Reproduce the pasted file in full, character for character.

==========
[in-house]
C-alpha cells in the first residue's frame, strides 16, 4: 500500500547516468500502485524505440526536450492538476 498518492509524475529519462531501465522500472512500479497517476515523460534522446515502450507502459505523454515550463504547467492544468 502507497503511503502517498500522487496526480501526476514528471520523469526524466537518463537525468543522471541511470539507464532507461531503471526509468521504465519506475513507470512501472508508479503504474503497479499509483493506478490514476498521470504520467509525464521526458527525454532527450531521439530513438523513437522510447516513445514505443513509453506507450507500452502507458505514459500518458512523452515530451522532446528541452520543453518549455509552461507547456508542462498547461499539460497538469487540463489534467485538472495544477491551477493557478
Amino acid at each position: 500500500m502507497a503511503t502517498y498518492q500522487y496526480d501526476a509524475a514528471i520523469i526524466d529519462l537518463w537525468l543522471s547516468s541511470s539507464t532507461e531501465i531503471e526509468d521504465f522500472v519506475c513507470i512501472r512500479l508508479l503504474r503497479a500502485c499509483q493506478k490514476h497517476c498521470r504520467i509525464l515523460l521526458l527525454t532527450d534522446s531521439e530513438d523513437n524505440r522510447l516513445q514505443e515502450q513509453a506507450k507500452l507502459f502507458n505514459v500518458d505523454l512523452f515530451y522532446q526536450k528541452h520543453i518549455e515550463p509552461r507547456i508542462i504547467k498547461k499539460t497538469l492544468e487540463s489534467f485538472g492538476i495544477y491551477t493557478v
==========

[in-house]
C-alpha cells in the first residue's frame, strides 16, 4: 500500500547516468500502485524505440526536450492538476 498518492509524475529519462531501465522500472512500479497517476515523460534522446515502450507502459505523454515550463504547467492544468 502507497503511503502517498500522487496526480501526476514528471520523469526524466537518463537525468543522471541511470539507464532507461531503471526509468521504465519506475513507470512501472508508479503504474503497479499509483493506478490514476498521470504520467509525464521526458527525454532527450531521439530513438523513437522510447516513445514505443513509453506507450507500452502507458505514459500518458512523452515530451522532446528541452520543453518549455509552461507547456508542462498547461499539460497538469487540463489534467485538472495544477491551477493557478
Amino acid at each position: 500500500m502507497a503511503t502517498y498518492q500522487y496526480d501526476a509524475a514528471i520523469i526524466d529519462l537518463w537525468l543522471s547516468s541511470s539507464t532507461e531501465i531503471e526509468d521504465f522500472v519506475c513507470i512501472r512500479l508508479l503504474r503497479a500502485c499509483q493506478k490514476h497517476c498521470r504520467i509525464l515523460l521526458l527525454t532527450d534522446s531521439e530513438d523513437n524505440r522510447l516513445q514505443e515502450q513509453a506507450k507500452l507502459f502507458n505514459v500518458d505523454l512523452f515530451y522532446q526536450k528541452h520543453i518549455e515550463p509552461r507547456i508542462i504547467k498547461k499539460t497538469l492544468e487540463s489534467f485538472g492538476i495544477y491551477t493557478v